Armand Bayou Nature Center seeks Executive Director

Anticipating the retirement of the current Executive Director in mid-2018, the Armand Bayou Nature Center (ABNC) Board of Trustees seeks to hire a new executive officer in early 2018 to assure a smooth transition in leadership.

The Executive Director is the chief executive officer for ABNC and has broad authority to lead the operations of the nature center to achieve its mission and goals. Primary responsibilities include strategic leadership and planning; philanthropic resource development and fundraising; stakeholder relationships and communications, and public relations; and ABNC operations and natural resource management/administration. The Executive Director manages an annual budget of roughly $ 1,000,000.  A full job description can be found at  To apply, email cover letter and resume to  Please reference the position in the subject of the email.

Houston Environmental News Update October 18, 2017

Many of you may know that Hurricane Harvey delivered more than 4′ of water and almost total devastation to the new space under construction for Architecture Center Houston in the historic 1906 B.A. Riesner building in downtown Houston. The space was within 3 weeks of completion when the storm hit and flood mitigation designed specifically for this type of event was not yet fully installed. While insurance will cover some of the expenses, the American Institute of Architects Houston Chapter is hoping to raise $250,000 to cover the cost of the deductible. If you’d like to help, you can donate directly to the rebuild efforts on You can also support them by participating in this weekend’s popular AIA Home Tour, or any of a number of upcoming events (such as an annual meeting, walking tours, continuing education, the ArCH Film Festival, and the Gingerbread Build Off).

Another of CEC’s member organizations with an architectural focus is celebrating a notable milestone: publication of the 100th issue of Cite: The Architecture + Design Review of Houston. Congratulations! Copies will be hitting newsstands soon. In the meantime, you can visit, the digital home for the magazine. In addition to archives of past issues, the sight offers an excellent blog, with many recent articles focusing on Harvey and urban planning. Like AIA, RDA offers many events, including an upcoming gala honoring Linda Sylvan on November 11, 2017. (The banner photo, of the 100th Issue, was taken by Allyn West, who edits and writes for Gray Matters at the Houston Chronicle.)

Speaking of organizations with an architectural focus… On October 26, 2017, the City of Houston’s Green Building Resource Center and the Gulf Coast chapter of the U.S. Green Building Council are hosting an educational seminar to discuss the most effective ways we can do to reverse climate change. This foodie event will feature local experts who will discuss the top four of these solutions: Refrigerant Management, Wind Turbines (onshore), Reducing Food Waste, and a Plant-Rich Diet. RSVPs are required for this seminar and space is limited, so sign up soon.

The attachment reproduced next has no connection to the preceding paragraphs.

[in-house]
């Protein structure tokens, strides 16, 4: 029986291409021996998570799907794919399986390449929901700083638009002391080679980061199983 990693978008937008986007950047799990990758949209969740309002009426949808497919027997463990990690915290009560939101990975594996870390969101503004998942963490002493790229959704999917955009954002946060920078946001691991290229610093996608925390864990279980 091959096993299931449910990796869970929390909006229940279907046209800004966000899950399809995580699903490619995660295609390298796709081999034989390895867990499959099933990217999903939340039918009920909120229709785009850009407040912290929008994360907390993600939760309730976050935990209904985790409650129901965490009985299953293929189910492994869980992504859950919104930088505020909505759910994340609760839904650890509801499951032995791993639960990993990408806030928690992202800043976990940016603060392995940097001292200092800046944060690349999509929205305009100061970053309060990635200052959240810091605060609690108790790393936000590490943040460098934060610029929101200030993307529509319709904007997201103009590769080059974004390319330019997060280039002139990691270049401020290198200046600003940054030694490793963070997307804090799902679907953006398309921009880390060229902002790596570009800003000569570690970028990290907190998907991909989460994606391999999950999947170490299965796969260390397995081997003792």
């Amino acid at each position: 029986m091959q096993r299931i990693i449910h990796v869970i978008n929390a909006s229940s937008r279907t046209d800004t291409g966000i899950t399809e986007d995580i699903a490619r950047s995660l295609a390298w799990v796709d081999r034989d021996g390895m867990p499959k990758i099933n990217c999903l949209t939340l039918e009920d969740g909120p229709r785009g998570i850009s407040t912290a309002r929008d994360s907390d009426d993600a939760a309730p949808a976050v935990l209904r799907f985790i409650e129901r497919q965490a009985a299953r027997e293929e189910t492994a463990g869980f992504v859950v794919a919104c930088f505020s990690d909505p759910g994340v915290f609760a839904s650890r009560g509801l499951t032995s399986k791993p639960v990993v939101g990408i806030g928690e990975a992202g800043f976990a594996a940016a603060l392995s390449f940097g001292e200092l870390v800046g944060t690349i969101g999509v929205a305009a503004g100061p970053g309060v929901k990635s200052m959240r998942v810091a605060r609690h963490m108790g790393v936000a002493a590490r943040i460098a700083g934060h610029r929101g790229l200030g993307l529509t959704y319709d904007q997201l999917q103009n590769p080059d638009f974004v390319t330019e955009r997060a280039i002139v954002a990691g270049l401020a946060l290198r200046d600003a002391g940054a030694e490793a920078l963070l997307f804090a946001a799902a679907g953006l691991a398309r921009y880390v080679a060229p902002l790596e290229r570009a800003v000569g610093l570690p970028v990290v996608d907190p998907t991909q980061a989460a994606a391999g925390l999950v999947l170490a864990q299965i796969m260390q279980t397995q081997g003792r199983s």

Scroll down to read notes from our member organizations and the community, or view the emailed version of the newsletter, which includes a green job listing.

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Environmental Headlines for the Houston Region: October 17, 2017

Featured Articles:

  1. The river is a monster’ Brazos River takes homes, roads, bridges in ever-changing paths  (Emily Foxhall – Houston Chronicle, 10/08/17. Photo by Mark Mulligan – Houston Chronicle.)  Swollen by torrential rains, the Brazos threatened hundreds of homes — even whole towns and subdivisions — in Fort Bend and Brazoria counties, changing its path once again…. A house that had teetered on the river’s edge fell partially over the bank. Massive trees slipped down the cliffs. Bridges, roadways and rail lines took yet another beating. Harvey added at least another $1 million to the $20 million or more in repairs already designated to protect the local infrastructure.
  2. Houston’s Curbside Recycling Could Resume in November, Turner Says (Joseph Fanelli – Houston Press, 10/12/2017. Photo from Mayor Sylvester Turner Facebook page.)
    “With more than 1 million cubic yards of debris picked up from Hurricane Harvey, Houston Solid Waste Management is eyeing November to resume curbside recycling pickup in the city, Mayor Sylvester Turner said at a press conference on Wednesday.”
  3. Environmental groups denounce Trump override of climate plan (Michael Biesecker and Adam Beam- Associated Press)                                                      “A coalition of left-leaning states and environmental groups are vowing to fight the Trump administration’s move to kill an Obama-era effort to limit carbon emissions from coal-fired power plants.Speaking Monday in the coal-mining state of Kentucky, Environmental Protection Agency Administrator Scott Pruitt said he would be issuing a new set of rules overriding the Clean Power Plan, the centerpiece of President Barack Obama’s drive to curb global climate change. “The war on coal is over,” Pruitt declared….”

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